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Marketing news

Will POPI become a dirty word for marketers?

The Protection of Personal Information Act No. 4 of 2013 (POPI) was signed into law in November. It comes at a time when marketing has just entered the promised land of customer profiling, behavioural advertising, big data, and multiple marketing channels.

(Image: Wikimedia Commons)
The volume and quality of personal information available out there is unprecedented. And with more and more prospective customers using social media and other online tools, it just keeps getting better for marketers.

Consumers also stand to benefit from new sophisticated marketing methods. More and better products and services, tailored to their individual tastes and preferences. Marketing messages that are relevant, timely, and responsive.

Many commentators have said that the premium to be paid in this new information-laden marketplace is privacy. As people freely share more and more information about themselves and their lives on Facebook, Twitter and personal blogs, surely their expectations of privacy need to change?


But privacy, like freedom, is fundamental to our happiness as human beings. It helps us carve out a space away from the hustle and bustle of modern living, where we can have relationships, develop weird and wonderful interests, and express points of view without exposure, interference or censure.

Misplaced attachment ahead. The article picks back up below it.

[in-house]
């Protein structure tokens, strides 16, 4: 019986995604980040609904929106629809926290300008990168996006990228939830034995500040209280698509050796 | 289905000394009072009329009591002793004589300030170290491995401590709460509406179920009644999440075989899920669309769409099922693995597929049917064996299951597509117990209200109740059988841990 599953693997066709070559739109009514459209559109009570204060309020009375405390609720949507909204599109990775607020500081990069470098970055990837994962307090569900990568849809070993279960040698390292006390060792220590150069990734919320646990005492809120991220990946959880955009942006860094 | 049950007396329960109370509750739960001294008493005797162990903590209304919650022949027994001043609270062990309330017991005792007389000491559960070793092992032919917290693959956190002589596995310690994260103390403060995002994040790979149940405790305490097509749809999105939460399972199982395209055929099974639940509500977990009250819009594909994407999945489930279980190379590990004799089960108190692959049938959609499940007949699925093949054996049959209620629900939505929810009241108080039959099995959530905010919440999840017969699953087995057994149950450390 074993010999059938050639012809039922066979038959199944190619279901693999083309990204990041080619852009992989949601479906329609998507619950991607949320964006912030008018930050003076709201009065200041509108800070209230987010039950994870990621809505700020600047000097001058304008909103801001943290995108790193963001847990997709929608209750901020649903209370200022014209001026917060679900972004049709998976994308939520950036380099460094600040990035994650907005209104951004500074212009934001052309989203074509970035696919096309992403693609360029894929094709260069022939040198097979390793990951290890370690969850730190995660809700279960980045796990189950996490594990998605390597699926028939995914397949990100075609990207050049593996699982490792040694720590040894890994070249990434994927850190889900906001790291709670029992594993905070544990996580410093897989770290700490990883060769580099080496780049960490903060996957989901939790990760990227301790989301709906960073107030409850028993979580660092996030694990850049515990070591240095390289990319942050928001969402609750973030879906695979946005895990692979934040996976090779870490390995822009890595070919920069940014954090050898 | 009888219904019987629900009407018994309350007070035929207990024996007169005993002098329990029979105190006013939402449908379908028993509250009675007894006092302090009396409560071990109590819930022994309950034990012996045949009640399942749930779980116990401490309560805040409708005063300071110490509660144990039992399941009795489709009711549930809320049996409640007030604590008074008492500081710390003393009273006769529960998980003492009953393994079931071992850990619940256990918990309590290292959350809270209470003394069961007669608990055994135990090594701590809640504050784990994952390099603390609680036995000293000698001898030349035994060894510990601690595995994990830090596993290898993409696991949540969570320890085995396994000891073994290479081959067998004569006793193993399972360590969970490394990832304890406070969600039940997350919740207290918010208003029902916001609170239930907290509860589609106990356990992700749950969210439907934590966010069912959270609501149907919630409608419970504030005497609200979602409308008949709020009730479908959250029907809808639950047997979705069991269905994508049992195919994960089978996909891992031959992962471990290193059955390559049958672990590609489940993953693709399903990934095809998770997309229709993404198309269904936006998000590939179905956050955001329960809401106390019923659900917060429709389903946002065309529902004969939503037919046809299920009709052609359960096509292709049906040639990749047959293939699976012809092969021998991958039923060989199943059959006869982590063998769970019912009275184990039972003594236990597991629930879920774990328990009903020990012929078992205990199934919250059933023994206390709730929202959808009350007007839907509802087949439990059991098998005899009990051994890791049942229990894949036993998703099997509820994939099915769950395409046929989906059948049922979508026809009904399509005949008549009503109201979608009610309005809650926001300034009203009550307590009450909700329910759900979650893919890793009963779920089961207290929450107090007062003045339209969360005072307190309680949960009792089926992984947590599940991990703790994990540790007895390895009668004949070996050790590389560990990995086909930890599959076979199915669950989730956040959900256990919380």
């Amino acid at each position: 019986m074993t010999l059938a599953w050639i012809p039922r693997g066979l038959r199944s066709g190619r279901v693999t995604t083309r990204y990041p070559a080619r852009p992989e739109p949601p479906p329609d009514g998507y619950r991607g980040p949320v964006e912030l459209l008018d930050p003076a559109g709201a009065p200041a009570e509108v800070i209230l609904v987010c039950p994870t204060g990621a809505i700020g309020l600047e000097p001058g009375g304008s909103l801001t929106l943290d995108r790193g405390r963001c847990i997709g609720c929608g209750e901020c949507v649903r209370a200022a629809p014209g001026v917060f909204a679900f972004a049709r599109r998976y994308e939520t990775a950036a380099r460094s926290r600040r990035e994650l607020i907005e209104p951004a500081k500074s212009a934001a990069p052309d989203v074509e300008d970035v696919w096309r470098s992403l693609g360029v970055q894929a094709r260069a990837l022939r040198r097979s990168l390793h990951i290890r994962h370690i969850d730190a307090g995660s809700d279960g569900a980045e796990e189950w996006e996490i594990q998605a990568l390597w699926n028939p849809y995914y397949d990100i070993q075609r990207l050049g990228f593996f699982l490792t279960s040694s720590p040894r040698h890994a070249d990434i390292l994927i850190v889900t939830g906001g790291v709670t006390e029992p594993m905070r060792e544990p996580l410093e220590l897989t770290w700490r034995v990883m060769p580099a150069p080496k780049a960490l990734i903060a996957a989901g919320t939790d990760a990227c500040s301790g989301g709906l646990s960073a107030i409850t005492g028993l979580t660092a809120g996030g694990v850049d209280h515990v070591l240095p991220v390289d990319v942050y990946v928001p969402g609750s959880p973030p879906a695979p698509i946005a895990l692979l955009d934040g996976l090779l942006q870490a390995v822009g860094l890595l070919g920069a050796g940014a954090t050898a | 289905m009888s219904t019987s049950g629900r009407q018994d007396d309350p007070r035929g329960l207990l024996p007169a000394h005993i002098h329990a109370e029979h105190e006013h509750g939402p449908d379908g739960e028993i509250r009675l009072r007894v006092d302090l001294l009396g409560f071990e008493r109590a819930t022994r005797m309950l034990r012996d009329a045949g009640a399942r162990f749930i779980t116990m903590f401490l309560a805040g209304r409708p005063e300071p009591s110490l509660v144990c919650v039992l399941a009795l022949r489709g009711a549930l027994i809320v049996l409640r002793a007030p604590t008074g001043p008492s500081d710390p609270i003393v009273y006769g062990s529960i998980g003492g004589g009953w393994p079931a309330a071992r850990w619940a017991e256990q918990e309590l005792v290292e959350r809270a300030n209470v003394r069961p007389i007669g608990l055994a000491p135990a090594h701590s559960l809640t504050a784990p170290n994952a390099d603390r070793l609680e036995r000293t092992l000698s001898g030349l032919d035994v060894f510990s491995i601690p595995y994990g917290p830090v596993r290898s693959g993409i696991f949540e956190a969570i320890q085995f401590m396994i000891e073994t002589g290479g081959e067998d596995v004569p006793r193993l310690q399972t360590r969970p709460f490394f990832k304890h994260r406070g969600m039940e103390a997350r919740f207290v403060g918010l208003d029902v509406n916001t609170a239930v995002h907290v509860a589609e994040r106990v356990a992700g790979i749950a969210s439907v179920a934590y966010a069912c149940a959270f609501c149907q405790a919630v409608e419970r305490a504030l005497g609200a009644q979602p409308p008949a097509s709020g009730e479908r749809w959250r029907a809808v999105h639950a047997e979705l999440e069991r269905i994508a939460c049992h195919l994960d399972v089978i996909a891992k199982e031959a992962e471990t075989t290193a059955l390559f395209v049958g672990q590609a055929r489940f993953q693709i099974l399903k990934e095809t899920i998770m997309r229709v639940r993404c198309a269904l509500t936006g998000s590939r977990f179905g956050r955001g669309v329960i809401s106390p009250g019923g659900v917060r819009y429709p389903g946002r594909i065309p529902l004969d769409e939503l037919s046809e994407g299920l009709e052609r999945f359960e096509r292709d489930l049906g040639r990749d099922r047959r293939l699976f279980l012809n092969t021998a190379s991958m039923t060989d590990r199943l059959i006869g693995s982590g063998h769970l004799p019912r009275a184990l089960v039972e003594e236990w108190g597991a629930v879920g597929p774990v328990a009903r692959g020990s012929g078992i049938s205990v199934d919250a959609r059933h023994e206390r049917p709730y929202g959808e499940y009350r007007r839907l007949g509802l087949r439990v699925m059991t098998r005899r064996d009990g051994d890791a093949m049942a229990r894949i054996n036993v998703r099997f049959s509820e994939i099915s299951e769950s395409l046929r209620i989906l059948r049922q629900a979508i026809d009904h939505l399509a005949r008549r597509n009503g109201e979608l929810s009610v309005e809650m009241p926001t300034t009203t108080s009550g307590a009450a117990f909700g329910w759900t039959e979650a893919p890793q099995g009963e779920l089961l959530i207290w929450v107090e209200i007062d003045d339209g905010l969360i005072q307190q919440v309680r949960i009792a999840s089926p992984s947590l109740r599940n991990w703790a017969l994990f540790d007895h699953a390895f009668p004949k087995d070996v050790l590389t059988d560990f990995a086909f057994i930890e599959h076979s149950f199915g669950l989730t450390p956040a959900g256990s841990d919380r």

The right to privacy is often difficult to define. We react strongly to media reports about tabloids tapping phones or US government agencies monitoring our online activity, without really understanding why and where the real harm resides for us.

Privacy is often confused with secrecy. The argument being that when we freely expose our personal or private information, we give up the right to have that information protected against further exposure or use.

But that theory of privacy is no longer viable. To participate in modern life effectively, we have to share information about ourselves with others. Instead of looking for secrecy, we want to retain some level of control over what our information is used for and by whom.

The legal rights and protection we want are threefold: firstly we want to be able to share our information without giving up control over it; secondly we want others to process our information fairly, reasonably and securely; and thirdly, we want to have recourse against them when they don't.

Rights are not absolute